From the Pews offers members of the UCiM community an opportunity to share their own faith journeys, questions, challenges &/or doubts. Your are invited to walk with our Brothers & Sisters & share your feedback and thoughts with a 500-800 word submission, which might include your own photo to accompany the blog and a brief 2-3 sentence description as to who you are!
From the Pews offers members of the UCiM community an opportunity to share their own faith journeys, questions, challenges &/or doubts. We invite you to walk with our Brothers & Sisters & share your feedback and thoughts. And, should you be so moved & feel you too would like to contribute to this aspect of our ministry, please contact Dea. Richard! He would be excited to walk with you, & support your 500-800 word submission, which might include your own photo to accompany the blog and a brief 2-3 sentence description as to who you are!
The Faith of Great Scientists: Three Sketches and a Conclusion
The standard view is that we had to leave faith behind in order to enter an age of science. A closer look shows that faith was an important dimension of the pioneers of modern science. These sketches invite that closer look.
What can we say about Copernicus (1473- 1543), and the cause that Galileo defended so vigorously and profitably? First of all, he was an aristocrat. His father was a wealthy merchant in what today would be Eastern Poland. When both his parents died when he was still young, he was adopted by his mother’s brother, then Bishop of Warmia, a Hanseatic area on the Baltic. During his life, the areas where Nicholas lived were fought over by the Teutonic Knights and the King of Poland. Nicholas received the best education available, at universities in Krakow, Bologna, and Padua. He held degrees in medicine and canon law. All this was financed by income from the church. He was fluent in Latin, German, Polish, Italian and Greek. He was a humanist. In many cases, humanism discouraged new kinds of thinking. In the case of Copernicus the astronomer, older texts encouraged him to challenge the received wisdom of the day (Ptolemy). He served the church and the kings of Poland as a lawyer, a physician, an astronomer, a translator, a diplomat, and an economist. Astonishingly, he was good at all of these. And he did all this during the early years of the Protestant Reformation, in a time and an area of political and military instability.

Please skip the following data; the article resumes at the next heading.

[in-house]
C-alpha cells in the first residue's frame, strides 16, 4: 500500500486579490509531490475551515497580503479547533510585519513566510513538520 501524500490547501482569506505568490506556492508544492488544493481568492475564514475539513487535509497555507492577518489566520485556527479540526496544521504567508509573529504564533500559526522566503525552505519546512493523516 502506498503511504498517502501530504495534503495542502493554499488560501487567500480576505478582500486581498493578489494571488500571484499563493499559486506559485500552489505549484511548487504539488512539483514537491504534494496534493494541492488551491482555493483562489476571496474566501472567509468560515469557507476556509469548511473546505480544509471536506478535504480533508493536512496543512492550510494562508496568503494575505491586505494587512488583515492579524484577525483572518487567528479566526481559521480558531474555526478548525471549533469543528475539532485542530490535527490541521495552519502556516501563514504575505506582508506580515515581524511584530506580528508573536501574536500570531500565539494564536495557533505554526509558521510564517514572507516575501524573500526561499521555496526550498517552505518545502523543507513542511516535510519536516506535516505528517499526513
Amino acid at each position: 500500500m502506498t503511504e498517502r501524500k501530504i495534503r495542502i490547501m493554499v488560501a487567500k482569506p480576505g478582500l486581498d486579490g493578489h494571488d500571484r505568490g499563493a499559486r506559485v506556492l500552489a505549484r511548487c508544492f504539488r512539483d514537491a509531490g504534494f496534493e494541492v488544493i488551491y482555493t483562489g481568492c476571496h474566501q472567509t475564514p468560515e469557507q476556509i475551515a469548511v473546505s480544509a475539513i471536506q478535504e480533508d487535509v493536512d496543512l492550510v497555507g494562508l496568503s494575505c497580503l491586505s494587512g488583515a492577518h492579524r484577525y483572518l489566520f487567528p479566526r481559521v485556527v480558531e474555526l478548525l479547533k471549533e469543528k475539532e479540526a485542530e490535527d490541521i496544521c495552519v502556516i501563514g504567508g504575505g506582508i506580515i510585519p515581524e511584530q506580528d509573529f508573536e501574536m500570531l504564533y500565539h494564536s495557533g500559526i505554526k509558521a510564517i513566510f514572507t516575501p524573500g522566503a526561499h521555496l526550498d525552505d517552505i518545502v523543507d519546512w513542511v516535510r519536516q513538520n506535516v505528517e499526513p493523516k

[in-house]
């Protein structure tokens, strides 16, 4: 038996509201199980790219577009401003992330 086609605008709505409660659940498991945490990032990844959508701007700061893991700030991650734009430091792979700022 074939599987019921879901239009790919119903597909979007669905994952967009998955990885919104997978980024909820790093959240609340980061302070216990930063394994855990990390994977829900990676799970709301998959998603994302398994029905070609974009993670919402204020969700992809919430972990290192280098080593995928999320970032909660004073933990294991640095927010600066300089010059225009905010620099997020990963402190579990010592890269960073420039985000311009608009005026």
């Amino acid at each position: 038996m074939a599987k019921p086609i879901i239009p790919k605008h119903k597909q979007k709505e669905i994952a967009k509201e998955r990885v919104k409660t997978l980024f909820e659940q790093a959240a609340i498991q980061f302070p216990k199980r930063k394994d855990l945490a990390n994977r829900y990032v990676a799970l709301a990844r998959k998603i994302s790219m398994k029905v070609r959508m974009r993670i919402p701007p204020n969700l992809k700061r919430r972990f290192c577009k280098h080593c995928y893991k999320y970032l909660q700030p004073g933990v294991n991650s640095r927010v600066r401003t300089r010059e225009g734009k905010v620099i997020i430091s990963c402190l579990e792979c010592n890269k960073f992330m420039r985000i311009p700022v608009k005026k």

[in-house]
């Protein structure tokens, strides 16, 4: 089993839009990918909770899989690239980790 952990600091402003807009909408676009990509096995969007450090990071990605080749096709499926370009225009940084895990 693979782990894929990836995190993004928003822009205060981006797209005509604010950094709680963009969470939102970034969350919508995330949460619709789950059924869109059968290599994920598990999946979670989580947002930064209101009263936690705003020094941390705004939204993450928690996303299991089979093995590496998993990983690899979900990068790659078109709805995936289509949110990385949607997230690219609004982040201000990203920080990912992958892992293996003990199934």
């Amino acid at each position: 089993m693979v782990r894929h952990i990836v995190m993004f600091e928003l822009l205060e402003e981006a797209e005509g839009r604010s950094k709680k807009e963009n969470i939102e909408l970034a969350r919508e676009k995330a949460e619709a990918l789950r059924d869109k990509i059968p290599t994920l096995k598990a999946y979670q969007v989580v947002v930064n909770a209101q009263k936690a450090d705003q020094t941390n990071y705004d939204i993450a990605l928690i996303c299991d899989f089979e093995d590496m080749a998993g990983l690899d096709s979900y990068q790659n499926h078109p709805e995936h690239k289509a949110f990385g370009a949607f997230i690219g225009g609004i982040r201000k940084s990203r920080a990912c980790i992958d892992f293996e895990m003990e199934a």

What he is best known for, of course, is his cosmological writing, On the Revolutions of the Celestial Spheres. He composed it over many years, but refused to have it published until he was dying. Why? Well, the “fact” is that the sun moves, not the earth. Copernicus was convinced that we needed to think differently about those “facts.” But it takes courage to question what seems obvious to everyone. People tend to think you are an idiot, even if you are an aristocrat. Copernicus’ fear was rational. The book was dedicated to the Pope. That is not surprising, since some church leaders had been encouraging him to publish it for many years. While some theologians of the time ridiculed the book, it had an anonymous preface by Osiander, one of the most highly regarded Lutheran theologians of the time. So, the book title notwithstanding, Copernicus was anything but a revolutionary.
From the Pews blog